So here we go. Based on UK release dates, the team at One Room With A View have voted, and we can now reveal our Top 20 Films of 2014.

What a great year of film it has been.


X-Men: Days of Future Past is exemplified by one of 2014’s standout scenes: Quicksilver, an excellent new mutant, zipping around at super-fast speed shown in ultra-slow motion. Fast enough to keep you engrossed in its wide cast and time-hopping plot, DoFP still offers opportunities to appreciate the finer details and extensive cameos. This balance is what makes director Bryan Singer the X-Men’s greatest asset, with this his triumphant return. Bringing together the best of old and new with visual flair and an emotional core, this seventh film re-energises the series and its fans.



After a deadly virus virtually eradicates humanity, Caesar’s colony of intelligent apes believe that they are alone. Tensions rise, however, when a band of humans arrive seeking to activate a hydroelectric dam to supply power to the city. Faced with the prospect of war, Caesar’s leadership is challenged by the militant Koba, portrayed in bewitching fashion by Toby Kebbell.

Putting aside the substantial leap forward in motion capture technology that it achieved, Dawn of the Planet of the Apes was that rarest of things: a sequel that was not only equal to its predecessor but in many ways surpassed it.



This time last year, only the most optimistic of brick fans would have predicted that the upcoming LEGO Movie would turn out to be not a joyless and calculated cash-grab, but a giddy, vibrant joyride, and probable frontrunner for the Best Animated Feature Oscar.

With The LEGO Movie, writer-directors Phil Lord and Chris Miller cement themselves as Hollywood’s go-to guys for turning unlikely-sounding properties into huge commercial and critical hits. Packed to the rafters with hilarious gags and memorable quotes, the razor-sharp script is perfectly served by a stunning visual style and a star-studded voice cast. Amazingly good fun for kids and adults alike.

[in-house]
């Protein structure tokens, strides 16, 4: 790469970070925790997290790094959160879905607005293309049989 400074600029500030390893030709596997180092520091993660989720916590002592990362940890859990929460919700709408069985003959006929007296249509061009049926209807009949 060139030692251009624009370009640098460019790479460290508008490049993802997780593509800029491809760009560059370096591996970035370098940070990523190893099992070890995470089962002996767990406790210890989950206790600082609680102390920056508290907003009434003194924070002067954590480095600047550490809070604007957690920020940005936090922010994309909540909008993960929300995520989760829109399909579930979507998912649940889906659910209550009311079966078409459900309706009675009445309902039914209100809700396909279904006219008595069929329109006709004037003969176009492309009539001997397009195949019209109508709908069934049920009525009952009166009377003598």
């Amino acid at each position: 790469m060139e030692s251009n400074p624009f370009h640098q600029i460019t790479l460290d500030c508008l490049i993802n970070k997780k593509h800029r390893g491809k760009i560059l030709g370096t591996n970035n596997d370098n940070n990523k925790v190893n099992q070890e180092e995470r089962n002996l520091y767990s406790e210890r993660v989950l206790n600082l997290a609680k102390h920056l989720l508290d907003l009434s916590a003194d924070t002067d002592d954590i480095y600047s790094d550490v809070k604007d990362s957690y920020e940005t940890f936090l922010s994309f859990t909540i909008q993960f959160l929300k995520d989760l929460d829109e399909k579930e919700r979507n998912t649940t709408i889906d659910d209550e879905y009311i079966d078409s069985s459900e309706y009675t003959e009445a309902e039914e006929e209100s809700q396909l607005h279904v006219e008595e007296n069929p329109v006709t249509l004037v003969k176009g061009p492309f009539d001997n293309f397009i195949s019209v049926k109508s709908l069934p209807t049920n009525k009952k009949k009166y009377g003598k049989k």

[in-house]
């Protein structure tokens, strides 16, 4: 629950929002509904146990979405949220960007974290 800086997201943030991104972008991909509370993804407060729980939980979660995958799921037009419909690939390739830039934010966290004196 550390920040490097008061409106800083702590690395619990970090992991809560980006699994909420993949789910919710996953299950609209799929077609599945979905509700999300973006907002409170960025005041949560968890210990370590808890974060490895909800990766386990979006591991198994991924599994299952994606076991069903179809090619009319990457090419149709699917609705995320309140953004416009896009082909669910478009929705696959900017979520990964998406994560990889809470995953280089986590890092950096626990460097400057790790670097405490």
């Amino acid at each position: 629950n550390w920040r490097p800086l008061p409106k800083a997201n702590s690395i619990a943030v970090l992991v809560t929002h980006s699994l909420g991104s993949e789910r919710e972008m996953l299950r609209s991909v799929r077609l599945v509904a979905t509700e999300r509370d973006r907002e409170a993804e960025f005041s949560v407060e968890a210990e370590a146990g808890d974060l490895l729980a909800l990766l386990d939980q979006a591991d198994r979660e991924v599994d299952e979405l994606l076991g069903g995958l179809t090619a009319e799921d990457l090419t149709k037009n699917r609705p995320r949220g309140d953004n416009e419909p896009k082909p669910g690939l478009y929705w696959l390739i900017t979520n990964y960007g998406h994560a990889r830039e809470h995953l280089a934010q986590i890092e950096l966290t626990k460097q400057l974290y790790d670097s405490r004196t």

Phil Lord and Chris Miller are the Kings of 2014. Having conjured a heartwarming, clever and idiosyncratic triumph out of an elongated advert (see LEGO above), the writer-director duo reappeared to try and defeat the curse of the much-maligned comedic sequel.

Led by the tremendously childish double act of Jonah Hill and Channing Tatum, the franchise succeeds and even surpasses itself. Relentless in energy and humour from beginning to end, the film’s ability to raise the bar on so many levels for future comedic films is unparalleled and inspiring.



Frank is one of those fabulous films which occasionally drops in from the festival circuit and passes you silently by, but deserves more recognition than it actually gets.

It’s an extravagant arty romp, wherein the lieutenant from Inglourious Basterds (Fassbender) kidnaps Bill Weasley (Domhnall Gleeson) and forces him into being the keyboard player for his eclectic band of musical hipsters – who then travel to an abandoned part of Ireland living in seclusion for a year whilst writing and perfecting their next album. It’s the perfect match of psychedelic, awesome and wacky. Outstanding.



Every star that twinkles in the sky of show-business is destined to receive its curtain call. Tragically, not everyone is fortunate enough to decide just when it might come. If anyone deserved to fly out of the rafters of cinema on a self-induced high note, however, it is Hayao Miyazaki.

The auteur’s purportedly final film (we’ve all heard that one before… ), The Wind Rises, has perhaps more in common with a butterfly than its central Mitsubishi A5M: it’s a delicate, fluttering and colourful work of beauty. A warm squeeze of a goodbye, this is Miyazaki’s trumpet – not tombstone.



Mr. Turner is perfectly pitched. Chronology and ‘story’ do not encumber Mike Leigh whatsoever as he expertly paints an unhurried series of intimate and immense interludes that form a rich portrait of the artist’s final years.